We also explored the Buddhist temple, which was right near by, but as we left we saw the black clouds forming in the sky. We knew rain was on its way.
We got back on the moto and the dark black clouds were closing in on us fast. We decided to head towards home and would pullover when the storm hit. We passed village after village and I kept urging to stop at different roadside food stalls, but David just kept wanting to press on as the storm was getting closer and darker. About 20 minutes later we zipped through a village as I kept saying, “We could stop there…we could stop there….” as David insisted to go a bit further. Passing the last food stall, I mention “last chance before the mountain road” but David was determined to push on. Just moments later giant golfball sized raindrops start coming down and we both look at each other with faces that say, “Oh shit, we need to turn around and get cover quick!” No moment too soon we take shelter at the small road side phò shack before the storm officially set in hard. The villages all have small food stalls/homes. Most people in these small villages utilize the front space of their homes to also sell something, weather it is food or petrol or snacks, this one was phò.
We pulled our moto under the metal roof, ordered two phò and settled in to watch the storm. It came minutes after we were under shelter and the storm came fast and hard, like a New York summer rain. This storm however was not letting up. The phò was so delicious and warm and we had three friendly dogs to share the fatty tidbits of meat with. As the rain continued and our bowls emptied, we ordered some coffee and started our typical time passer, cards. Before we knew it a heard of local guys rode up on their motos and took a seat with us. We weren’t sure if word got out that some westerners were in the village or that this was the usual spot these guys drank, but before we knew it shot glasses and rice wine were in front of all of us.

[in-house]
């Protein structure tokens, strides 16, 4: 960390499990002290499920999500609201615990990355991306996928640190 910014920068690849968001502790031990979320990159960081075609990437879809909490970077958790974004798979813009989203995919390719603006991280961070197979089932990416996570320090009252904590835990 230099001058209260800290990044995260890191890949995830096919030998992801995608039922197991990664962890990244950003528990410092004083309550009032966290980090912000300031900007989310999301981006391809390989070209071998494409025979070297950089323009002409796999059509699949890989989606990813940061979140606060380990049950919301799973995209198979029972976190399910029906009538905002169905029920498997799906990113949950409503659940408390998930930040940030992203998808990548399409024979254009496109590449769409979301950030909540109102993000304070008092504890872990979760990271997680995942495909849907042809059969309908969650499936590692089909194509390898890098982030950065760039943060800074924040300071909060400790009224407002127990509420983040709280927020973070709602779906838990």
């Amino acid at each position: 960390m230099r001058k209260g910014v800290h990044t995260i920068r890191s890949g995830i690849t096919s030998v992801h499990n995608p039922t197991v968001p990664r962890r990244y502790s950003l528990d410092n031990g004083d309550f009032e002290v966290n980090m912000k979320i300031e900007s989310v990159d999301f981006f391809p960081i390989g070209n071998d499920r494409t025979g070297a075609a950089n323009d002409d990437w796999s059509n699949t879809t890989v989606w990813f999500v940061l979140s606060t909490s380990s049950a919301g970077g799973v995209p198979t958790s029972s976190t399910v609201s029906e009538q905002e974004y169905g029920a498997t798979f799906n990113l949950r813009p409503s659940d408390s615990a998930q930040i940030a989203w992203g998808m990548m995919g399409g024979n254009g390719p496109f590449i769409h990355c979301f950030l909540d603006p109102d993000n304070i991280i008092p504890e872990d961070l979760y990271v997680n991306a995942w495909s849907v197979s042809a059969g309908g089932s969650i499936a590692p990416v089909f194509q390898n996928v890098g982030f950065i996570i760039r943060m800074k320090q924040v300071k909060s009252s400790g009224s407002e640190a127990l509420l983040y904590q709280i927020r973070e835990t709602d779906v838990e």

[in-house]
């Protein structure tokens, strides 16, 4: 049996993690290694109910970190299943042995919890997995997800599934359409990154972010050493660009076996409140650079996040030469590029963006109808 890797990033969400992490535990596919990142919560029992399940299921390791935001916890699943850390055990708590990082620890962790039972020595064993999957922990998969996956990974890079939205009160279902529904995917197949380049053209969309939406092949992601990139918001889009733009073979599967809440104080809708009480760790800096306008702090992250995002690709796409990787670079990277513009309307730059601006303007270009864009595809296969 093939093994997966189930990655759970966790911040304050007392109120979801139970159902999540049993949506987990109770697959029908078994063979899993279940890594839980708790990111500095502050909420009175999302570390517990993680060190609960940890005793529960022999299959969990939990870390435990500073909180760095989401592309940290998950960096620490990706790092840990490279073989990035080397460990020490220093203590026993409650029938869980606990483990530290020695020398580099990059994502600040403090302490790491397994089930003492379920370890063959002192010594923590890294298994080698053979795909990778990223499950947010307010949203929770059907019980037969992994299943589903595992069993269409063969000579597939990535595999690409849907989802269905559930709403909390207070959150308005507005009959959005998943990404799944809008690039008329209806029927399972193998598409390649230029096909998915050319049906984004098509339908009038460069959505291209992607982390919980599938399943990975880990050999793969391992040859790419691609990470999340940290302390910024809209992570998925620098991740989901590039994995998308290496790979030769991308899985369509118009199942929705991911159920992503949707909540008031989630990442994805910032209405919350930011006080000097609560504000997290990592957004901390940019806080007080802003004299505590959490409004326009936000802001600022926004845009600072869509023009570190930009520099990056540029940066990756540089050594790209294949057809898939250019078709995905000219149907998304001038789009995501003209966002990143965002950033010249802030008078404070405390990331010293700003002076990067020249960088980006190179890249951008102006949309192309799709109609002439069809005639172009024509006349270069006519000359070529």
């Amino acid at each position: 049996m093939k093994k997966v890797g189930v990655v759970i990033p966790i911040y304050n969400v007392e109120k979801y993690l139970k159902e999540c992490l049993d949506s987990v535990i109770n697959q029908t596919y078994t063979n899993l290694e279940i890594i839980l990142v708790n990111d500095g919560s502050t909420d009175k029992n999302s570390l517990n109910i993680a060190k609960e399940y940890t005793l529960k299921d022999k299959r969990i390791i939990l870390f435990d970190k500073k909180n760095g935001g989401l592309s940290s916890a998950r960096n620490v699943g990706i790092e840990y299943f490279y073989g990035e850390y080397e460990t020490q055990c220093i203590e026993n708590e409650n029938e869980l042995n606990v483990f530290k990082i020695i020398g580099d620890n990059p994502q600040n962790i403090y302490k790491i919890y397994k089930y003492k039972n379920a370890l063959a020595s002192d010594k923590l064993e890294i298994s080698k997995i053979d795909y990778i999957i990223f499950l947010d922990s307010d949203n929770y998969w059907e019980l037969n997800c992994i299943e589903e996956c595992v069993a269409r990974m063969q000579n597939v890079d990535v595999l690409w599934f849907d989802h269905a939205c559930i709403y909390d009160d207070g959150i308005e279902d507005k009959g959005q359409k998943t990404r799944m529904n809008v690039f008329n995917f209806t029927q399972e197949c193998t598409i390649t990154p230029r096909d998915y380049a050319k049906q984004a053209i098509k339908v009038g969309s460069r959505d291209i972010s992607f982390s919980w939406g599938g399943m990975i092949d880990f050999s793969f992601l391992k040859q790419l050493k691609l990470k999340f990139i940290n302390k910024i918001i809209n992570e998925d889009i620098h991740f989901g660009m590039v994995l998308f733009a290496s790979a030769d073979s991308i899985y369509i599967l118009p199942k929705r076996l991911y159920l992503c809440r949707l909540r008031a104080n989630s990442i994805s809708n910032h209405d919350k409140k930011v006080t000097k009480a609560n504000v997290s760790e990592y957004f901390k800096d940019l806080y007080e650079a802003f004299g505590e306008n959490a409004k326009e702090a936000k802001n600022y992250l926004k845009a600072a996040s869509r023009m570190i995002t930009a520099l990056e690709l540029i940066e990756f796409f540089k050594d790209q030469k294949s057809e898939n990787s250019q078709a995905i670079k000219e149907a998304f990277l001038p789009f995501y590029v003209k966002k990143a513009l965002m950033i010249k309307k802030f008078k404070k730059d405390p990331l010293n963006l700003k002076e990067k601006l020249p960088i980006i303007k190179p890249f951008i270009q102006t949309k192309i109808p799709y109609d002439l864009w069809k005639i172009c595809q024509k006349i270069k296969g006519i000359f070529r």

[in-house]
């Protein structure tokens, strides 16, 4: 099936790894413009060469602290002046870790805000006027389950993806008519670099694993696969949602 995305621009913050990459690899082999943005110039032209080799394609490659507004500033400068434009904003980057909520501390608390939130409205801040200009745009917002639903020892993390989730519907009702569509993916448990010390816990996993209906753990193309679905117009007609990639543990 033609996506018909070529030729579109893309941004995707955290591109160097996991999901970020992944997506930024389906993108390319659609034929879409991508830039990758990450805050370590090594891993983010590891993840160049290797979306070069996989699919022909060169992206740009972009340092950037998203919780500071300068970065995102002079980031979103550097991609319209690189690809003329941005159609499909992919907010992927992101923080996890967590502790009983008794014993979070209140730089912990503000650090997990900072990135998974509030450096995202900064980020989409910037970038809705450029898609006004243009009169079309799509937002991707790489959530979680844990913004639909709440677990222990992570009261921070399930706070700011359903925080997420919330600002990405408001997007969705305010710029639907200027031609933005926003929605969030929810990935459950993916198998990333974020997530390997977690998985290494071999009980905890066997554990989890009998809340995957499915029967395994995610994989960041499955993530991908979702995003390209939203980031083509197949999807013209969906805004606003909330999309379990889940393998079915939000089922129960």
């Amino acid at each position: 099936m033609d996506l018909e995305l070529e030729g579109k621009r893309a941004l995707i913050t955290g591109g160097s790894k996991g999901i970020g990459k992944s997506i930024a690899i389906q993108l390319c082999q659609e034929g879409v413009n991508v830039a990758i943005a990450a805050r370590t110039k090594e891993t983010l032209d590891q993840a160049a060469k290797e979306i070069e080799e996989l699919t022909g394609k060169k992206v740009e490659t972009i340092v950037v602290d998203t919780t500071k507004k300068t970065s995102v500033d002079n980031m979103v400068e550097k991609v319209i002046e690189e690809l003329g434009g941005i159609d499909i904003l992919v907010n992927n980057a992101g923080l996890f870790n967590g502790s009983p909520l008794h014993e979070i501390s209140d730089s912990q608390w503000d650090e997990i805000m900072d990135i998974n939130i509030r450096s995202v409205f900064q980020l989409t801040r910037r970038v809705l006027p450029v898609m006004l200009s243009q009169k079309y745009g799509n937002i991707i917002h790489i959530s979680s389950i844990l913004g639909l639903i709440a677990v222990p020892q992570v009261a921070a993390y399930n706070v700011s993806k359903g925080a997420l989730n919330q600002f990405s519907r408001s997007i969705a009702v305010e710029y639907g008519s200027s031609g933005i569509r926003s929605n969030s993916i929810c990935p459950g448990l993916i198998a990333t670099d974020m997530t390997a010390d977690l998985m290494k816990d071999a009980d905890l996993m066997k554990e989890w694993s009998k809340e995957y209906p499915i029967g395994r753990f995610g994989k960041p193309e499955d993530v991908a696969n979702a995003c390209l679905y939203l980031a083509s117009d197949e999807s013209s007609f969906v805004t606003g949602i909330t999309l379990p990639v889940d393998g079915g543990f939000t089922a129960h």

Rice wine is very popular in Vietnam and being easy to make, it’s their hooch or moonshine. It is an alcohol distilled from white rice and poured into 1 liter water bottles and sold at any road side shack for about $.25. The rice wine was cracked open and we began our new friendship with the locals. We would cheers and laugh with the older man, as he tried to speak the best he could with us. Before we knew it there were pickled eggs and fresh cucumbers being forced onto us, cheers, again and again. David had to keep saying “no, no I have to drive moto” as he made hand gestures of riding a wobbly bike. They would laugh and laugh and copy his hand motions as they said “moto!” David eventually had to flip over his cup and I took one for the team by having a few more shots for the both of us. After awhile the rain started to let up a bit but it was also going to be dark in about 45 minutes. Not wanting to ride back in the dark, we decided it was better to ride the last 20 minutes home in the rain. As we said our goodbyes to our friends, the older man offered up both his poncho and his sons for us to keep dry. We tried to refuse, but knew it was near impossible with this man, so we reluctantly took their ponchos.
Within two minutes on the road, we were really happy we took the ponchos, we would need them. The rain wasn’t coming down too hard, but on a moto bike even a drizzle will get you soaked. We took our time up the mountain side and not because of the rain, but because the large amount of moths that were flying eye level above the pavement. We would see a cloud of moths up ahead, slow down and then prepare ourselves to be hit. You couldn’t swerve or avoid them, you just had to hope they didn’t end up in your mouth or trapped behind your sunglasses, both of which we experienced. By the time we got back into town we felt like we deserved some sort of moto bike badge, bug dodgers! We both couldn’t stop smiling, what a great day it had been!
Back at our hotel, the man at the front desk informed us we would need to check out the next day, as the hotel was already booked. We had been warned about this back in SaPa, that the end of April is Liberation Day in Vietnam, and so the hotels get booked and triple in price. Liberation Day is the Vietnamese holiday that celebrates the south falling to the north during the Vietnam War, so we weren’t too sure why the south celebrates, but either way we knew we would have to move on. So we grabbed a bunch of buhn boà from across the street for dinner and decided on our next plan of action.
There were only a few more days left on our Vietnamese visas and we were concerned that everything in Saigon was going to be overly expensive, so we decided it was time to head to Cambodia! Our hotel helped us book a sleeper bus to Saigon for the next night. The bus would leave DaLat at 10pm and arrive in Saigon by 6am, from there we would take a 4-5 hour bus across the boarder to Cambodia into Phnom Phem. Once again we packed our bags and got ready for the sleeper bus adventure.
Goodbye DaLat and goodbye Vietnam, you were good to us but we are ready for Cambodia!